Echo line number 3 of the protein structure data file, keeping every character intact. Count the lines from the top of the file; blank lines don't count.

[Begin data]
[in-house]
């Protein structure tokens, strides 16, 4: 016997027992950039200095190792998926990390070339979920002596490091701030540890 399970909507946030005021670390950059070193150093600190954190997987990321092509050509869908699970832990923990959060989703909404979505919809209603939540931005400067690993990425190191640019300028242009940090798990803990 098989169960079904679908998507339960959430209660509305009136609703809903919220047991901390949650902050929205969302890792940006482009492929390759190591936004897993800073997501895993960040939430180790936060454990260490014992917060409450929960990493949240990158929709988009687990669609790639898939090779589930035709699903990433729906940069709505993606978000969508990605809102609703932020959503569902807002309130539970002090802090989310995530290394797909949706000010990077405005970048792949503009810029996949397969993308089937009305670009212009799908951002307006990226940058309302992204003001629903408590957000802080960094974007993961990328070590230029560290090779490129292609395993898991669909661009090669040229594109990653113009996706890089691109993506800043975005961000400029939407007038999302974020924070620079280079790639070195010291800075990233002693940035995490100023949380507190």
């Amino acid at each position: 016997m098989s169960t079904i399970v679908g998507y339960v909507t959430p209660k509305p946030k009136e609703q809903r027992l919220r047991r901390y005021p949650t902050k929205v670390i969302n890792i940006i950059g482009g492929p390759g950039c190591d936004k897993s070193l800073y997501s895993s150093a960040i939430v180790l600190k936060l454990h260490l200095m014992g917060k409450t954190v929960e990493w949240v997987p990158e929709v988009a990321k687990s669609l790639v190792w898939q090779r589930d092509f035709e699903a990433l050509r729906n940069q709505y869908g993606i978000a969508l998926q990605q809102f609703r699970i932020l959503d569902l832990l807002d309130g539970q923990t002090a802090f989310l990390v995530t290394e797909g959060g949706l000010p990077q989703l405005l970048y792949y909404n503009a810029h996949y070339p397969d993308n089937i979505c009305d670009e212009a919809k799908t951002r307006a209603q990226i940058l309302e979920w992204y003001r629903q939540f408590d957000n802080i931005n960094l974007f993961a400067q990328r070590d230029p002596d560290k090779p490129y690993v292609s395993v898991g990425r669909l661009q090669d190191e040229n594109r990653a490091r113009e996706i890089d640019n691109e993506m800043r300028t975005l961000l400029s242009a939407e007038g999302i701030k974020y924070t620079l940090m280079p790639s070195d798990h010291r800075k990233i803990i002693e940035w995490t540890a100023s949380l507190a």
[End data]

């Amino acid at each position: 016997m098989s169960t079904i399970v679908g998507y339960v909507t959430p209660k509305p946030k009136e609703q809903r027992l919220r047991r901390y005021p949650t902050k929205v670390i969302n890792i940006i950059g482009g492929p390759g950039c190591d936004k897993s070193l800073y997501s895993s150093a960040i939430v180790l600190k936060l454990h260490l200095m014992g917060k409450t954190v929960e990493w949240v997987p990158e929709v988009a990321k687990s669609l790639v190792w898939q090779r589930d092509f035709e699903a990433l050509r729906n940069q709505y869908g993606i978000a969508l998926q990605q809102f609703r699970i932020l959503d569902l832990l807002d309130g539970q923990t002090a802090f989310l990390v995530t290394e797909g959060g949706l000010p990077q989703l405005l970048y792949y909404n503009a810029h996949y070339p397969d993308n089937i979505c009305d670009e212009a919809k799908t951002r307006a209603q990226i940058l309302e979920w992204y003001r629903q939540f408590d957000n802080i931005n960094l974007f993961a400067q990328r070590d230029p002596d560290k090779p490129y690993v292609s395993v898991g990425r669909l661009q090669d190191e040229n594109r990653a490091r113009e996706i890089d640019n691109e993506m800043r300028t975005l961000l400029s242009a939407e007038g999302i701030k974020y924070t620079l940090m280079p790639s070195d798990h010291r800075k990233i803990i002693e940035w995490t540890a100023s949380l507190a």